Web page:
Bone remodelling in the natural acetabulum is influenced by muscle force-induced bone stress

Justin Fernandez*, Massimo Sartori, David G Lloyd, Jacob Munro, Vickie Shim

*Corresponding author for this work

Research output: Contribution to journalArticleAcademicpeer-review

29 Citations (Scopus)


A modelling framework using the international Physiome Project is presented for evaluating the role of muscles on acetabular stress patterns in the natural hip. The novel developments include the following: (i) an efficient method for model generation with validation; (ii) the inclusion of electromyography-estimated muscle forces from gait; and (iii) the role that muscles play in the hip stress pattern. The 3D finite element hip model includes anatomically based muscle area attachments, material properties derived from Hounsfield units and validation against an Instron compression test. The primary outcome from this study is that hip loading applied as anatomically accurate muscle forces redistributes the stress pattern and reduces peak stress throughout the pelvis and within the acetabulum compared with applying the same net hip force without muscles through the femur. Muscle forces also increased stress where large muscles have small insertion sites. This has implications for the hip where bone stress and strain are key excitation variables used to initiate bone remodelling based on the strain-based bone remodelling theory. Inclusion of muscle forces reduces the predicted sites and degree of remodelling. The secondary outcome is that the key muscles that influenced remodelling in the acetabulum were the rectus femoris, adductor magnus and iliacus.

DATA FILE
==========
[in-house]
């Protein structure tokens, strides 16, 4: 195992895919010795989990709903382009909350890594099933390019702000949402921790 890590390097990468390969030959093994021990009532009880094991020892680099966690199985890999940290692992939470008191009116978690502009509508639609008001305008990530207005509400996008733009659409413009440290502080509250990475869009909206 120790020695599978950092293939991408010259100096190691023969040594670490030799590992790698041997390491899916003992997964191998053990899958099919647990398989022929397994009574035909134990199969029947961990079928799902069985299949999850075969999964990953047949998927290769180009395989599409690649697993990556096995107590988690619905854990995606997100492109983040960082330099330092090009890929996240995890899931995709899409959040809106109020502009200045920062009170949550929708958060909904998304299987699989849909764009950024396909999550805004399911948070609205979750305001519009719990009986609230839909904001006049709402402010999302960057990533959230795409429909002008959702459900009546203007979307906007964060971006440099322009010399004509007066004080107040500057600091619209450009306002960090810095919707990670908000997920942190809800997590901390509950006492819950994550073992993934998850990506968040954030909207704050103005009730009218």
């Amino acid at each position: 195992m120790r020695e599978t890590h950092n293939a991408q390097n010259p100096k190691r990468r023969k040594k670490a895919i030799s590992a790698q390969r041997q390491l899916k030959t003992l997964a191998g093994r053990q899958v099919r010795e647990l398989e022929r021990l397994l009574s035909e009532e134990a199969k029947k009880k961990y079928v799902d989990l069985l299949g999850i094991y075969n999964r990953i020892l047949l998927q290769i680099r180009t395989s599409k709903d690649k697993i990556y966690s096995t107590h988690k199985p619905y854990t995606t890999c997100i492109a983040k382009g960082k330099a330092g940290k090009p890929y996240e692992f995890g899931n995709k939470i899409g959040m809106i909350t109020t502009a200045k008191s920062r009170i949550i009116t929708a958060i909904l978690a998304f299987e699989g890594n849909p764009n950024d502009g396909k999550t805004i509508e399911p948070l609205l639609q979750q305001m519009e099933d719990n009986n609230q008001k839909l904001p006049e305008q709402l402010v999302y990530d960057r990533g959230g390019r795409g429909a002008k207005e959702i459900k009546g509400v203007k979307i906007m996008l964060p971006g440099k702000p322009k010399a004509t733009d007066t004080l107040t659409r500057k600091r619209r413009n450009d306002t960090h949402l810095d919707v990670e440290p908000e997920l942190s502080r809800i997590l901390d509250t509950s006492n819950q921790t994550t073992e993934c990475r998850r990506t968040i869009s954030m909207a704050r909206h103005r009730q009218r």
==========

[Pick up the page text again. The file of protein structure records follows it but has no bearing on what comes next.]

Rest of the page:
Original languageEnglish
Pages (from-to)28-41
Number of pages14
JournalInternational journal for numerical methods in biomedical engineering
Issue number1
Publication statusPublished - Jan 2014
Externally publishedYes


  • Acetabulum
  • Bone remodelling
  • Finite elements
  • Hip muscles


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